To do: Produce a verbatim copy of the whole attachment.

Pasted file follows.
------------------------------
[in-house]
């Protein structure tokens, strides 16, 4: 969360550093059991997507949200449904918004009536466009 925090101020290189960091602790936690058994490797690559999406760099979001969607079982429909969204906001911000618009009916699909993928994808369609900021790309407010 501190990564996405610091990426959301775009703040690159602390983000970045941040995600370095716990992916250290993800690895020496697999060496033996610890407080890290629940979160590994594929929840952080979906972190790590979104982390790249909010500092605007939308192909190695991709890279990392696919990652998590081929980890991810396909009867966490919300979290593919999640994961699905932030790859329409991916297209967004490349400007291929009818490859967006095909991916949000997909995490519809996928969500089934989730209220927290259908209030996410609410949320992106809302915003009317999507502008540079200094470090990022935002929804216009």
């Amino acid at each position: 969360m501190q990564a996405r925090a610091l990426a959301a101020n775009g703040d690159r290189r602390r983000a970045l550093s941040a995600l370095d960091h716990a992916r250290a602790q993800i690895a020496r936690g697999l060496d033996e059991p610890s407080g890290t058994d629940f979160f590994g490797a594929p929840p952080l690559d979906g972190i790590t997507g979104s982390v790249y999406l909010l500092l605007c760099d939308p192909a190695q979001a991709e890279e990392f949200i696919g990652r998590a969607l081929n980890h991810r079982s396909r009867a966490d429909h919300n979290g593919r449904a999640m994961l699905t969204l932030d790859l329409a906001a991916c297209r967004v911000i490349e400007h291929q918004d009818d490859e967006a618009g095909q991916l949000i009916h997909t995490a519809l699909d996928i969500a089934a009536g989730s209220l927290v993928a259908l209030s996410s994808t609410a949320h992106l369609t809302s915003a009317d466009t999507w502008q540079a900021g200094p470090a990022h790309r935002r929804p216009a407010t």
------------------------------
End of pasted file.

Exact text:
[in-house]
């Protein structure tokens, strides 16, 4: 969360550093059991997507949200449904918004009536466009 925090101020290189960091602790936690058994490797690559999406760099979001969607079982429909969204906001911000618009009916699909993928994808369609900021790309407010 501190990564996405610091990426959301775009703040690159602390983000970045941040995600370095716990992916250290993800690895020496697999060496033996610890407080890290629940979160590994594929929840952080979906972190790590979104982390790249909010500092605007939308192909190695991709890279990392696919990652998590081929980890991810396909009867966490919300979290593919999640994961699905932030790859329409991916297209967004490349400007291929009818490859967006095909991916949000997909995490519809996928969500089934989730209220927290259908209030996410609410949320992106809302915003009317999507502008540079200094470090990022935002929804216009």
């Amino acid at each position: 969360m501190q990564a996405r925090a610091l990426a959301a101020n775009g703040d690159r290189r602390r983000a970045l550093s941040a995600l370095d960091h716990a992916r250290a602790q993800i690895a020496r936690g697999l060496d033996e059991p610890s407080g890290t058994d629940f979160f590994g490797a594929p929840p952080l690559d979906g972190i790590t997507g979104s982390v790249y999406l909010l500092l605007c760099d939308p192909a190695q979001a991709e890279e990392f949200i696919g990652r998590a969607l081929n980890h991810r079982s396909r009867a966490d429909h919300n979290g593919r449904a999640m994961l699905t969204l932030d790859l329409a906001a991916c297209r967004v911000i490349e400007h291929q918004d009818d490859e967006a618009g095909q991916l949000i009916h997909t995490a519809l699909d996928i969500a089934a009536g989730s209220l927290v993928a259908l209030s996410s994808t609410a949320h992106l369609t809302s915003a009317d466009t999507w502008q540079a900021g200094p470090a990022h790309r935002r929804p216009a407010t």